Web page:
news at pointerstop.ca
Wed Mar 15 18:36:02 UTC 2006
Mario Vukelic wrote:
> You are definitely right in saying that this is a strength of text
> interfaces. I sometimes have to support users in my company, and being
> constrained to the windows GUI, the only thing keeping me sane is
> However, I don't think you are correct in this particular case, and many
> others. "On the top toolbar, click Applications > Add/Remove, then look
> for the app and check it" surely isn't harder to describe as "On the top
> toolbar, click Applications > Accessories > Terminal. Type "apt-get
> update && apt-get install someapp", then press enter.", especially when
> the user has no idea about cmd lines (and yes, I have trained several
> people on the cmd line).
This is the "Ubuntu" user list. While that implies the majority of users
use Gnome, it's NOT a given. I don't, and I won't shut up just because
Kubuntu has its own list.
> And if they are newbies, why can't you rely on Synaptic being there?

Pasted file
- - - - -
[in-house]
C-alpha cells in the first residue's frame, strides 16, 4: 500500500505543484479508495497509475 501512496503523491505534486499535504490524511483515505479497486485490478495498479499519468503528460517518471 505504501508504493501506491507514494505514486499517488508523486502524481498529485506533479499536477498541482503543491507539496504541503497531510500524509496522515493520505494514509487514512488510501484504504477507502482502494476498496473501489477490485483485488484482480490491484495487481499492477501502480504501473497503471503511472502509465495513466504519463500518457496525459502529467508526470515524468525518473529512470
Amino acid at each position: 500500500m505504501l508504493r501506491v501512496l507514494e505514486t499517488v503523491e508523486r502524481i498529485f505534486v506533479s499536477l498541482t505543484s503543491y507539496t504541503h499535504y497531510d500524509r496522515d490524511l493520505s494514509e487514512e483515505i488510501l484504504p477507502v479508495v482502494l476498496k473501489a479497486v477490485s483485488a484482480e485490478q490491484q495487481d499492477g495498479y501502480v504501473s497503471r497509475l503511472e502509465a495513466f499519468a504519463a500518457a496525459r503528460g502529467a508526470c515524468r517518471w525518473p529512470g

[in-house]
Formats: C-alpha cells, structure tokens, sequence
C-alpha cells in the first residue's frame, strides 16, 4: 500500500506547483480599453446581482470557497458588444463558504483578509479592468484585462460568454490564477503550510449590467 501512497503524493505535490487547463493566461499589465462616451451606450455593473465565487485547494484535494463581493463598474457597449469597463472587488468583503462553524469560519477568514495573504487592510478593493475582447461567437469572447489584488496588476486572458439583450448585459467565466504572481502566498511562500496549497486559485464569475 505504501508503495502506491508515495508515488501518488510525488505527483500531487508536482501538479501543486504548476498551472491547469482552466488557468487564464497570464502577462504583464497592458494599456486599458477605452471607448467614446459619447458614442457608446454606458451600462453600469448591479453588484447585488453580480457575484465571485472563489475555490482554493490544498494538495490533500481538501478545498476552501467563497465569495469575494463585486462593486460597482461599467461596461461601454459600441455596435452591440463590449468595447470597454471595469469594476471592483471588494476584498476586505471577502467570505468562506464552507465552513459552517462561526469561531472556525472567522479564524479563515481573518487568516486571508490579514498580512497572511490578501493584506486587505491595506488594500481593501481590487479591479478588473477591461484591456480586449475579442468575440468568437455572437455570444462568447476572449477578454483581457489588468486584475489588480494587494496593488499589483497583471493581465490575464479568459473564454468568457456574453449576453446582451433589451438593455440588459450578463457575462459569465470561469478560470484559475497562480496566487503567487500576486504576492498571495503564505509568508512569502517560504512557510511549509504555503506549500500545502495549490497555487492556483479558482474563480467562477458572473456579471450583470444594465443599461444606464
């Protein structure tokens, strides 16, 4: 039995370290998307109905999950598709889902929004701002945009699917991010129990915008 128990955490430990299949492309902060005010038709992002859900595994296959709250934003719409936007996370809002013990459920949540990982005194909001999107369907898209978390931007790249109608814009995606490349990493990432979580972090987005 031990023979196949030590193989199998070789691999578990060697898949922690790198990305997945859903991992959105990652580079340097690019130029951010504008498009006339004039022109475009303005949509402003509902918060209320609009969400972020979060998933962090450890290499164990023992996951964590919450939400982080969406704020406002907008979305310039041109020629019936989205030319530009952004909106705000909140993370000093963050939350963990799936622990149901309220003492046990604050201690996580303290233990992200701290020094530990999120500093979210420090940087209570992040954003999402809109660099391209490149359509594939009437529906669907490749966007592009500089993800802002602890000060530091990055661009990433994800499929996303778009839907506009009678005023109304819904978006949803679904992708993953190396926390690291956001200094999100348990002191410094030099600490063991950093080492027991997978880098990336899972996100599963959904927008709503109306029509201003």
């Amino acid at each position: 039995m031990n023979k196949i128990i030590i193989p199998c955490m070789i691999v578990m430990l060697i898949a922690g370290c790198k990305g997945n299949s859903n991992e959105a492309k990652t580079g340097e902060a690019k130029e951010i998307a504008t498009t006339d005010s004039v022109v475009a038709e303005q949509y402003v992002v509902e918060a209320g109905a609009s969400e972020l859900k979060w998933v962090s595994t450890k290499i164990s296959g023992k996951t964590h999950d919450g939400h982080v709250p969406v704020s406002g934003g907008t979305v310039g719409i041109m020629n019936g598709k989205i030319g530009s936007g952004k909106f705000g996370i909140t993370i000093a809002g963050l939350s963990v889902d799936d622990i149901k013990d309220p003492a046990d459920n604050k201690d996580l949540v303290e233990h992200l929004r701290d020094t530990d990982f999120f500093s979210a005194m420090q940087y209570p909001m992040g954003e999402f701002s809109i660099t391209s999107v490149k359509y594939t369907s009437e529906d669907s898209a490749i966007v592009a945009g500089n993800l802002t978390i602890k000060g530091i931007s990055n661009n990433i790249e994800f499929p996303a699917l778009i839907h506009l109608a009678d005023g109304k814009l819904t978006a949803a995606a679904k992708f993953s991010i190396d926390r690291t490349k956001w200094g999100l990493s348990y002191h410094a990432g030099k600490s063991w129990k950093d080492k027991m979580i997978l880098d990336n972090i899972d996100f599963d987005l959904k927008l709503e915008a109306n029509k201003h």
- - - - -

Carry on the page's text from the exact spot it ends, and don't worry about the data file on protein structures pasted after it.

> Ubuntu hides the cmd line pretty well, and it has a reason. Otherwise
> everyone could have used Debian anyway.
Perhaps Ubuntu does, Kubuntu certainly doesn't. I still expect everybody to
be able to find a terminal. At the very hardest, it's a keyboard shortcut
>> I will continue to preferentially suggest command line options where I
>> know solutions exist using a GUI or CLI, because it _is_ simpler on a
>> mailing list.
> And you are certainly welcome to do that :) I myself however will try to
> gauge the user's level, and try to give the answer that I think will
> give the most benefit. That can be the cmd line in many cases, but in
> basic newbie cases, it will be the GUI because it is like teaching them
> how to fish instead of giving them one.
No, it's not. It's like teaching them to go to the fish market. You're
unlikely to actually learn how the fish are caught.
Don't try to mangle metaphors with me ;-)
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